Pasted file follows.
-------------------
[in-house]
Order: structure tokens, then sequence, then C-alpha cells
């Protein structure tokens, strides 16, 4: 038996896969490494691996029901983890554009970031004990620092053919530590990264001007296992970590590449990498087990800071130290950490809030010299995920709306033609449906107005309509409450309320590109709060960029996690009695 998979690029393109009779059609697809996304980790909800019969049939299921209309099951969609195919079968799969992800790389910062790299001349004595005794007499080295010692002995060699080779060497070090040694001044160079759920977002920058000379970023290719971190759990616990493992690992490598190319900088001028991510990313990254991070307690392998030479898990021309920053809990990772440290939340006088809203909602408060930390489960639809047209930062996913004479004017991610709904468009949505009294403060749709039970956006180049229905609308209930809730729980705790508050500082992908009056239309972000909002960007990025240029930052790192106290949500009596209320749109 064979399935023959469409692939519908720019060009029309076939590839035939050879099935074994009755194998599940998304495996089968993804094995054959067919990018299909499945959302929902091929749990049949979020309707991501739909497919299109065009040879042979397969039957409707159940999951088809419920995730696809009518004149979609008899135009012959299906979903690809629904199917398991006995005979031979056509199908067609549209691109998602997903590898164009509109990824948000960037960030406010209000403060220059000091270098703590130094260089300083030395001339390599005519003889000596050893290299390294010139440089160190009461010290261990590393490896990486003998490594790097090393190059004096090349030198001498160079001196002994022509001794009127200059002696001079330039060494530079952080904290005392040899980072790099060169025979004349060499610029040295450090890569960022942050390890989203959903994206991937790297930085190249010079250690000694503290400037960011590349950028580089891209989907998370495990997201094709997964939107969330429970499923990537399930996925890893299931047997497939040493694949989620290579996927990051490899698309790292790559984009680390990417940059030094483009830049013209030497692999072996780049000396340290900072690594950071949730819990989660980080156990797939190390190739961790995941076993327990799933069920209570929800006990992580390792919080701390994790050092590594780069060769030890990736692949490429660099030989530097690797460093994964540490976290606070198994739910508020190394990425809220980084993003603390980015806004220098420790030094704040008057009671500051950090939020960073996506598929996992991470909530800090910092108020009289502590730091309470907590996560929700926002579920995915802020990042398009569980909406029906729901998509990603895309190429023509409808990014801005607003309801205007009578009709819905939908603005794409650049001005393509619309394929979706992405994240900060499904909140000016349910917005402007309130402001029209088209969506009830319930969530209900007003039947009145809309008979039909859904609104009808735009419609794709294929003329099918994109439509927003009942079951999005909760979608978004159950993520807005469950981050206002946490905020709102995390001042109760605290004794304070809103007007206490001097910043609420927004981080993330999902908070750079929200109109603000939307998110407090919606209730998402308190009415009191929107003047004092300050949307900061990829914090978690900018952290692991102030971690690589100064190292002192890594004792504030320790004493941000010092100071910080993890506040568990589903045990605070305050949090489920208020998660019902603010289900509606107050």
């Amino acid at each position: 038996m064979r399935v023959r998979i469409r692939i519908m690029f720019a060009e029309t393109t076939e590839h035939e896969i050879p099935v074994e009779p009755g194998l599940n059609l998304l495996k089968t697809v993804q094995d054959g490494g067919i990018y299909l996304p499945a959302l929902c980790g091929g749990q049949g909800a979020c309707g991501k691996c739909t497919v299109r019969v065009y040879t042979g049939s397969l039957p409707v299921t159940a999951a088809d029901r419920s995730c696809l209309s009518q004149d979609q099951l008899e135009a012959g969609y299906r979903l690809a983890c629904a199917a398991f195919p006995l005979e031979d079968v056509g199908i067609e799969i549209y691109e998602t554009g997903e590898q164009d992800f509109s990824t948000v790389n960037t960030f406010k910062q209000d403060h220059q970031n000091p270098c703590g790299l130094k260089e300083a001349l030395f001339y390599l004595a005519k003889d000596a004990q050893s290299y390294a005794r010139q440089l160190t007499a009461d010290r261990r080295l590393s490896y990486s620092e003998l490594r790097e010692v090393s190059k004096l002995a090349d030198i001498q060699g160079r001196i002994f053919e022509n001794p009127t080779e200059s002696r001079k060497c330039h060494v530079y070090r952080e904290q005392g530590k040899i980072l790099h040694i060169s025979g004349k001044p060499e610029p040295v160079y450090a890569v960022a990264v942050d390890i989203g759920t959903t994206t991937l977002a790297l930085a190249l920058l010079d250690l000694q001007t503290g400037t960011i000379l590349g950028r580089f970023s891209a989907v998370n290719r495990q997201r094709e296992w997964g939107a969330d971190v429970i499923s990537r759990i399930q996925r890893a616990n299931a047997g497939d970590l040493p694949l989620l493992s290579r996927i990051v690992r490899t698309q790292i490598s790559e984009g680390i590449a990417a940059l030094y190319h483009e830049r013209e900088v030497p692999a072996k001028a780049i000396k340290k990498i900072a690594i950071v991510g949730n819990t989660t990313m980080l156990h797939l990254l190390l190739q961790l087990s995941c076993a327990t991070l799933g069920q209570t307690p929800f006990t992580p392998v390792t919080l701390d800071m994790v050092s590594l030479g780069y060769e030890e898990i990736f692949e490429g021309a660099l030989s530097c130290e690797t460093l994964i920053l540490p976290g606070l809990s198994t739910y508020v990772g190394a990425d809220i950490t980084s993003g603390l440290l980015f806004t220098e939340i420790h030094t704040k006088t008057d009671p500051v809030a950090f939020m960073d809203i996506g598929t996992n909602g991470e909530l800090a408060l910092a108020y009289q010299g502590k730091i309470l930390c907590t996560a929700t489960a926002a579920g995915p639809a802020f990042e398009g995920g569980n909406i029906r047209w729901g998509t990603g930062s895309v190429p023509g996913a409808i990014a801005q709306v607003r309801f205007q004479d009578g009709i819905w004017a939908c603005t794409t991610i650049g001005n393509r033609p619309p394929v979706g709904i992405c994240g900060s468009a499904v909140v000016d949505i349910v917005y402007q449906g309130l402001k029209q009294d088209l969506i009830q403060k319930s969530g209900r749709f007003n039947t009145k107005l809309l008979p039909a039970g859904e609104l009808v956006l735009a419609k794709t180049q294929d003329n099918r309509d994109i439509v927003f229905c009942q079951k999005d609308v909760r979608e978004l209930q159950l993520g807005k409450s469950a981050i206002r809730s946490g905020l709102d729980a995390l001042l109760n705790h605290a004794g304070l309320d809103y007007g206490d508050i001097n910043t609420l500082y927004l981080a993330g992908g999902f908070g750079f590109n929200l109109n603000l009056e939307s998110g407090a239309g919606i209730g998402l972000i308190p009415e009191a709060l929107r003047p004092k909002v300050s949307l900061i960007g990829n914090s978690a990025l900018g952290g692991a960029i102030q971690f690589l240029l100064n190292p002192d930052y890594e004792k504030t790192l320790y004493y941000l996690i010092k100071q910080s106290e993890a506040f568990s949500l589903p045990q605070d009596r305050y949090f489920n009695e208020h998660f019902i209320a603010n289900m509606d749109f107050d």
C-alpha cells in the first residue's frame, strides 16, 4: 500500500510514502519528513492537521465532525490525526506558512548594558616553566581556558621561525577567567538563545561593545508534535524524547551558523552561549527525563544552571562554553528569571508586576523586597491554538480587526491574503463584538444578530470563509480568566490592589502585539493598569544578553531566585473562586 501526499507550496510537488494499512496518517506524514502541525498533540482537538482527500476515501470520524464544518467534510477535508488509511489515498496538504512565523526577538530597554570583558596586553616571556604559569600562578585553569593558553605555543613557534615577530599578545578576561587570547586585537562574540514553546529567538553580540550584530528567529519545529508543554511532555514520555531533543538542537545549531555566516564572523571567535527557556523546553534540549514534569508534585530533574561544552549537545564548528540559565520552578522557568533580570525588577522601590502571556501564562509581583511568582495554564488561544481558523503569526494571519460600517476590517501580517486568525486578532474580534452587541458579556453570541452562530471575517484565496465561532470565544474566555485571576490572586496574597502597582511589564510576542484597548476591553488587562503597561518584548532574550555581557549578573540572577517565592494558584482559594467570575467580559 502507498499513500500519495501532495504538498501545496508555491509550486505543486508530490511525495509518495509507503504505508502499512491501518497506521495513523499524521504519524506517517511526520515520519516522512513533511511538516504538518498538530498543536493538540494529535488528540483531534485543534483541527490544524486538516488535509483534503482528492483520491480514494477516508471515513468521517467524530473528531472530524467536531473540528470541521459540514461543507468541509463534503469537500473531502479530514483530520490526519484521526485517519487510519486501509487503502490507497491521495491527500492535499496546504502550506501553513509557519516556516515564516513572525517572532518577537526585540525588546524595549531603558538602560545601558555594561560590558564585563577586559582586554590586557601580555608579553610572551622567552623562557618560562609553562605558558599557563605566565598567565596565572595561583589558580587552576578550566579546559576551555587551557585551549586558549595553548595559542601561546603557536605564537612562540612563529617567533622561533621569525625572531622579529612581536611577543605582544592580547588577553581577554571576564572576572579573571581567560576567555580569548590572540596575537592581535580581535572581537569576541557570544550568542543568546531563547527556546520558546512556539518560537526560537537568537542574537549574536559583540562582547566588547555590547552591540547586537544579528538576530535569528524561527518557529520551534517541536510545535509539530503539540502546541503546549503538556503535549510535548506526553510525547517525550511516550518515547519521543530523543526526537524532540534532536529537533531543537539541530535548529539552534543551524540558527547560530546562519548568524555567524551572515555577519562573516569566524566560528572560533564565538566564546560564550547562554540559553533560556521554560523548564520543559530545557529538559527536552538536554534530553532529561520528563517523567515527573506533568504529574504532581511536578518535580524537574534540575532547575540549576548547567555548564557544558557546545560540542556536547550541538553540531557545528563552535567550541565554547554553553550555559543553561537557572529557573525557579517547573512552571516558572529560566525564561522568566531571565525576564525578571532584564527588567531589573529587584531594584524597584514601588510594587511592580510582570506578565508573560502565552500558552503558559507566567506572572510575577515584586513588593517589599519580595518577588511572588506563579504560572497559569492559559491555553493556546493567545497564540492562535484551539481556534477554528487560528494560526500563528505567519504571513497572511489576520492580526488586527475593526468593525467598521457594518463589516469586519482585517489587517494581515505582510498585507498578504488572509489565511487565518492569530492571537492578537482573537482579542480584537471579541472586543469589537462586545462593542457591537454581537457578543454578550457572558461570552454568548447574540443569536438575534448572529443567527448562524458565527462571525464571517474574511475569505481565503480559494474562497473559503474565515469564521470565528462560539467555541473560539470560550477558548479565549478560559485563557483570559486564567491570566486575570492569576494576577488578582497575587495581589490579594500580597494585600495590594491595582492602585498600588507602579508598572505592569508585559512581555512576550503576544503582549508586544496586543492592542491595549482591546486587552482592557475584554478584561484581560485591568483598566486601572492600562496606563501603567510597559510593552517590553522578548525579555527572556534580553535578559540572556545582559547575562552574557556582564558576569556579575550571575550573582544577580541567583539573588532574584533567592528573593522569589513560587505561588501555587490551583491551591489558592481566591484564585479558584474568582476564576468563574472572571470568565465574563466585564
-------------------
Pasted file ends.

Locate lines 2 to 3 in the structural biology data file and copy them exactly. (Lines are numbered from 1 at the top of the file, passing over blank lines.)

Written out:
Order: structure tokens, then sequence, then C-alpha cells
């Protein structure tokens, strides 16, 4: 038996896969490494691996029901983890554009970031004990620092053919530590990264001007296992970590590449990498087990800071130290950490809030010299995920709306033609449906107005309509409450309320590109709060960029996690009695 998979690029393109009779059609697809996304980790909800019969049939299921209309099951969609195919079968799969992800790389910062790299001349004595005794007499080295010692002995060699080779060497070090040694001044160079759920977002920058000379970023290719971190759990616990493992690992490598190319900088001028991510990313990254991070307690392998030479898990021309920053809990990772440290939340006088809203909602408060930390489960639809047209930062996913004479004017991610709904468009949505009294403060749709039970956006180049229905609308209930809730729980705790508050500082992908009056239309972000909002960007990025240029930052790192106290949500009596209320749109 064979399935023959469409692939519908720019060009029309076939590839035939050879099935074994009755194998599940998304495996089968993804094995054959067919990018299909499945959302929902091929749990049949979020309707991501739909497919299109065009040879042979397969039957409707159940999951088809419920995730696809009518004149979609008899135009012959299906979903690809629904199917398991006995005979031979056509199908067609549209691109998602997903590898164009509109990824948000960037960030406010209000403060220059000091270098703590130094260089300083030395001339390599005519003889000596050893290299390294010139440089160190009461010290261990590393490896990486003998490594790097090393190059004096090349030198001498160079001196002994022509001794009127200059002696001079330039060494530079952080904290005392040899980072790099060169025979004349060499610029040295450090890569960022942050390890989203959903994206991937790297930085190249010079250690000694503290400037960011590349950028580089891209989907998370495990997201094709997964939107969330429970499923990537399930996925890893299931047997497939040493694949989620290579996927990051490899698309790292790559984009680390990417940059030094483009830049013209030497692999072996780049000396340290900072690594950071949730819990989660980080156990797939190390190739961790995941076993327990799933069920209570929800006990992580390792919080701390994790050092590594780069060769030890990736692949490429660099030989530097690797460093994964540490976290606070198994739910508020190394990425809220980084993003603390980015806004220098420790030094704040008057009671500051950090939020960073996506598929996992991470909530800090910092108020009289502590730091309470907590996560929700926002579920995915802020990042398009569980909406029906729901998509990603895309190429023509409808990014801005607003309801205007009578009709819905939908603005794409650049001005393509619309394929979706992405994240900060499904909140000016349910917005402007309130402001029209088209969506009830319930969530209900007003039947009145809309008979039909859904609104009808735009419609794709294929003329099918994109439509927003009942079951999005909760979608978004159950993520807005469950981050206002946490905020709102995390001042109760605290004794304070809103007007206490001097910043609420927004981080993330999902908070750079929200109109603000939307998110407090919606209730998402308190009415009191929107003047004092300050949307900061990829914090978690900018952290692991102030971690690589100064190292002192890594004792504030320790004493941000010092100071910080993890506040568990589903045990605070305050949090489920208020998660019902603010289900509606107050």